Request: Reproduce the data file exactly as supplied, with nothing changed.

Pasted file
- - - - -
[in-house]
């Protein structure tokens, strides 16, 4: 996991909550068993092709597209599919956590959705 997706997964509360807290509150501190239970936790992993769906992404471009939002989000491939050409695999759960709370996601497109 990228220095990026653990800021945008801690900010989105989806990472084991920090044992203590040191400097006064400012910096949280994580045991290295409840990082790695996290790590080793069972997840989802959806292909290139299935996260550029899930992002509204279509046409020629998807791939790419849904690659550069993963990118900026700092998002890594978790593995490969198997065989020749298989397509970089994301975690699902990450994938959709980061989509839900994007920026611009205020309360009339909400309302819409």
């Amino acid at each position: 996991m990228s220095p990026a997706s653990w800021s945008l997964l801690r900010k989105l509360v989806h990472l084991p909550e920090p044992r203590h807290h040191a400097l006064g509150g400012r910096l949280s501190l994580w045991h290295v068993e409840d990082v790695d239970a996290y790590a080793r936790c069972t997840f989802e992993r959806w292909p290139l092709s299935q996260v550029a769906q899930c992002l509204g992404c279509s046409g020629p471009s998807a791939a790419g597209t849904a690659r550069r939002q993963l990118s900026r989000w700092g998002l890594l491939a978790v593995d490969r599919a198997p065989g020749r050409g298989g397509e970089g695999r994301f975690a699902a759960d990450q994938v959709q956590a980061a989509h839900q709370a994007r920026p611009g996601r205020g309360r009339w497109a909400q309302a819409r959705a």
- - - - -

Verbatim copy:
[in-house]
């Protein structure tokens, strides 16, 4: 996991909550068993092709597209599919956590959705 997706997964509360807290509150501190239970936790992993769906992404471009939002989000491939050409695999759960709370996601497109 990228220095990026653990800021945008801690900010989105989806990472084991920090044992203590040191400097006064400012910096949280994580045991290295409840990082790695996290790590080793069972997840989802959806292909290139299935996260550029899930992002509204279509046409020629998807791939790419849904690659550069993963990118900026700092998002890594978790593995490969198997065989020749298989397509970089994301975690699902990450994938959709980061989509839900994007920026611009205020309360009339909400309302819409």
């Amino acid at each position: 996991m990228s220095p990026a997706s653990w800021s945008l997964l801690r900010k989105l509360v989806h990472l084991p909550e920090p044992r203590h807290h040191a400097l006064g509150g400012r910096l949280s501190l994580w045991h290295v068993e409840d990082v790695d239970a996290y790590a080793r936790c069972t997840f989802e992993r959806w292909p290139l092709s299935q996260v550029a769906q899930c992002l509204g992404c279509s046409g020629p471009s998807a791939a790419g597209t849904a690659r550069r939002q993963l990118s900026r989000w700092g998002l890594l491939a978790v593995d490969r599919a198997p065989g020749r050409g298989g397509e970089g695999r994301f975690a699902a759960d990450q994938v959709q956590a980061a989509h839900q709370a994007r920026p611009g996601r205020g309360r009339w497109a909400q309302a819409r959705a």